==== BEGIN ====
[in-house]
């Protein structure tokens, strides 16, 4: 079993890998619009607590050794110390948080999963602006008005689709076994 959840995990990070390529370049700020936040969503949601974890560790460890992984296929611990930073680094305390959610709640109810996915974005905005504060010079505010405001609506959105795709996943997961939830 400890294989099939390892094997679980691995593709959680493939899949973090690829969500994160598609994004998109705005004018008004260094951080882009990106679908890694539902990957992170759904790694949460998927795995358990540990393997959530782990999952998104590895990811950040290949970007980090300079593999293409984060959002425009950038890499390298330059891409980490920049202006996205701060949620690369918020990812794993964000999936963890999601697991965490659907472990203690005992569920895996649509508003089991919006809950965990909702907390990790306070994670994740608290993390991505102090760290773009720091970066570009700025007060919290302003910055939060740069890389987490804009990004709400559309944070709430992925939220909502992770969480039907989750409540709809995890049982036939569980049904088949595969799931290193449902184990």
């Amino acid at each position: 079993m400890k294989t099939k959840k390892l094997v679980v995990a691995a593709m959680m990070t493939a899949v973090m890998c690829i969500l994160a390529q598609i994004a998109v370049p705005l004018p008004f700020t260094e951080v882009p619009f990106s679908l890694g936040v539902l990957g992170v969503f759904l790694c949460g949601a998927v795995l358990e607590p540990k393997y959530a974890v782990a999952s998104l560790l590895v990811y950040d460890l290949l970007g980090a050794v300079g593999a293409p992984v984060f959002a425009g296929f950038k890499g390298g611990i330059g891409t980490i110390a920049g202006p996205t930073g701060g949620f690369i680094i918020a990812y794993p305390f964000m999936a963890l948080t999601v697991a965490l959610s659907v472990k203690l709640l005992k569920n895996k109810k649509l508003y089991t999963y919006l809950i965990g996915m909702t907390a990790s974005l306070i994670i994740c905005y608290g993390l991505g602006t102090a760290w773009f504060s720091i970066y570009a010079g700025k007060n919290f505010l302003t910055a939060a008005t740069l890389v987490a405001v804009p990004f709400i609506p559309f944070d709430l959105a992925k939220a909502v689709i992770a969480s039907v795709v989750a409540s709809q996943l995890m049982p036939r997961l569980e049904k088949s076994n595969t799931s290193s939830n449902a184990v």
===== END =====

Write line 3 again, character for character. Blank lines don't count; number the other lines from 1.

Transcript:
């Amino acid at each position: 079993m400890k294989t099939k959840k390892l094997v679980v995990a691995a593709m959680m990070t493939a899949v973090m890998c690829i969500l994160a390529q598609i994004a998109v370049p705005l004018p008004f700020t260094e951080v882009p619009f990106s679908l890694g936040v539902l990957g992170v969503f759904l790694c949460g949601a998927v795995l358990e607590p540990k393997y959530a974890v782990a999952s998104l560790l590895v990811y950040d460890l290949l970007g980090a050794v300079g593999a293409p992984v984060f959002a425009g296929f950038k890499g390298g611990i330059g891409t980490i110390a920049g202006p996205t930073g701060g949620f690369i680094i918020a990812y794993p305390f964000m999936a963890l948080t999601v697991a965490l959610s659907v472990k203690l709640l005992k569920n895996k109810k649509l508003y089991t999963y919006l809950i965990g996915m909702t907390a990790s974005l306070i994670i994740c905005y608290g993390l991505g602006t102090a760290w773009f504060s720091i970066y570009a010079g700025k007060n919290f505010l302003t910055a939060a008005t740069l890389v987490a405001v804009p990004f709400i609506p559309f944070d709430l959105a992925k939220a909502v689709i992770a969480s039907v795709v989750a409540s709809q996943l995890m049982p036939r997961l569980e049904k088949s076994n595969t799931s290193s939830n449902a184990v």